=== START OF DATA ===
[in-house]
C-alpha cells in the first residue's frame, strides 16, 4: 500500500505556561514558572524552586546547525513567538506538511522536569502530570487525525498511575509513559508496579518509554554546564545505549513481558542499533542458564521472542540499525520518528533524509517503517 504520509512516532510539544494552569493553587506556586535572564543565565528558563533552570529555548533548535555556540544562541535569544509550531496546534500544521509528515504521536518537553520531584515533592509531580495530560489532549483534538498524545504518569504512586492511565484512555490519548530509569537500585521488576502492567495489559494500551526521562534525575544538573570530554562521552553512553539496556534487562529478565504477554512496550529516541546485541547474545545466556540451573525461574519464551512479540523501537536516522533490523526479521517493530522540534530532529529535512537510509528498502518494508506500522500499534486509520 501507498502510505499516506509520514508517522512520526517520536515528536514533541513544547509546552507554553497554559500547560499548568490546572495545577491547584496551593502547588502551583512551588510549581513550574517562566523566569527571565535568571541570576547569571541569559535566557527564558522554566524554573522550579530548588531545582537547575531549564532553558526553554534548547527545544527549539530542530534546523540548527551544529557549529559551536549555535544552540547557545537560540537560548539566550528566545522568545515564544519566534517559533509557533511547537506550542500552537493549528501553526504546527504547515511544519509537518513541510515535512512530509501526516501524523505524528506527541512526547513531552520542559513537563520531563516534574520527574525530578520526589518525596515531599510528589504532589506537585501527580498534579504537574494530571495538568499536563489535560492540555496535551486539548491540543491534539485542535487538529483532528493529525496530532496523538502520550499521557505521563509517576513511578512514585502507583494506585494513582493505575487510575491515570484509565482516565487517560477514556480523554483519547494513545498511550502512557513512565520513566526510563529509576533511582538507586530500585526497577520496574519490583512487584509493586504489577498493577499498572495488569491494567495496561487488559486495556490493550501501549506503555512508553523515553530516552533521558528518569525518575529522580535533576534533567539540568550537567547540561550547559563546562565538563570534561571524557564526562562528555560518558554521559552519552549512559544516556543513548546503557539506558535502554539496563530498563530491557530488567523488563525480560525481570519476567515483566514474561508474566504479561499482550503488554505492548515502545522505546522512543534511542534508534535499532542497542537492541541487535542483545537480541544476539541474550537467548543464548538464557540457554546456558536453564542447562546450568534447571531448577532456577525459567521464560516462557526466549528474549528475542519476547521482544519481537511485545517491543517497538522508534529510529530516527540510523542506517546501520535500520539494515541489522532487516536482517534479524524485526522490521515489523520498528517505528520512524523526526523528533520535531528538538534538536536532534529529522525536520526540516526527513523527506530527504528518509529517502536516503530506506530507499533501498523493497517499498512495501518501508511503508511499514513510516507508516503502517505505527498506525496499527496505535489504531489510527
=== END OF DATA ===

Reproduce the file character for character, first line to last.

[in-house]
C-alpha cells in the first residue's frame, strides 16, 4: 500500500505556561514558572524552586546547525513567538506538511522536569502530570487525525498511575509513559508496579518509554554546564545505549513481558542499533542458564521472542540499525520518528533524509517503517 504520509512516532510539544494552569493553587506556586535572564543565565528558563533552570529555548533548535555556540544562541535569544509550531496546534500544521509528515504521536518537553520531584515533592509531580495530560489532549483534538498524545504518569504512586492511565484512555490519548530509569537500585521488576502492567495489559494500551526521562534525575544538573570530554562521552553512553539496556534487562529478565504477554512496550529516541546485541547474545545466556540451573525461574519464551512479540523501537536516522533490523526479521517493530522540534530532529529535512537510509528498502518494508506500522500499534486509520 501507498502510505499516506509520514508517522512520526517520536515528536514533541513544547509546552507554553497554559500547560499548568490546572495545577491547584496551593502547588502551583512551588510549581513550574517562566523566569527571565535568571541570576547569571541569559535566557527564558522554566524554573522550579530548588531545582537547575531549564532553558526553554534548547527545544527549539530542530534546523540548527551544529557549529559551536549555535544552540547557545537560540537560548539566550528566545522568545515564544519566534517559533509557533511547537506550542500552537493549528501553526504546527504547515511544519509537518513541510515535512512530509501526516501524523505524528506527541512526547513531552520542559513537563520531563516534574520527574525530578520526589518525596515531599510528589504532589506537585501527580498534579504537574494530571495538568499536563489535560492540555496535551486539548491540543491534539485542535487538529483532528493529525496530532496523538502520550499521557505521563509517576513511578512514585502507583494506585494513582493505575487510575491515570484509565482516565487517560477514556480523554483519547494513545498511550502512557513512565520513566526510563529509576533511582538507586530500585526497577520496574519490583512487584509493586504489577498493577499498572495488569491494567495496561487488559486495556490493550501501549506503555512508553523515553530516552533521558528518569525518575529522580535533576534533567539540568550537567547540561550547559563546562565538563570534561571524557564526562562528555560518558554521559552519552549512559544516556543513548546503557539506558535502554539496563530498563530491557530488567523488563525480560525481570519476567515483566514474561508474566504479561499482550503488554505492548515502545522505546522512543534511542534508534535499532542497542537492541541487535542483545537480541544476539541474550537467548543464548538464557540457554546456558536453564542447562546450568534447571531448577532456577525459567521464560516462557526466549528474549528475542519476547521482544519481537511485545517491543517497538522508534529510529530516527540510523542506517546501520535500520539494515541489522532487516536482517534479524524485526522490521515489523520498528517505528520512524523526526523528533520535531528538538534538536536532534529529522525536520526540516526527513523527506530527504528518509529517502536516503530506506530507499533501498523493497517499498512495501518501508511503508511499514513510516507508516503502517505505527498506525496499527496505535489504531489510527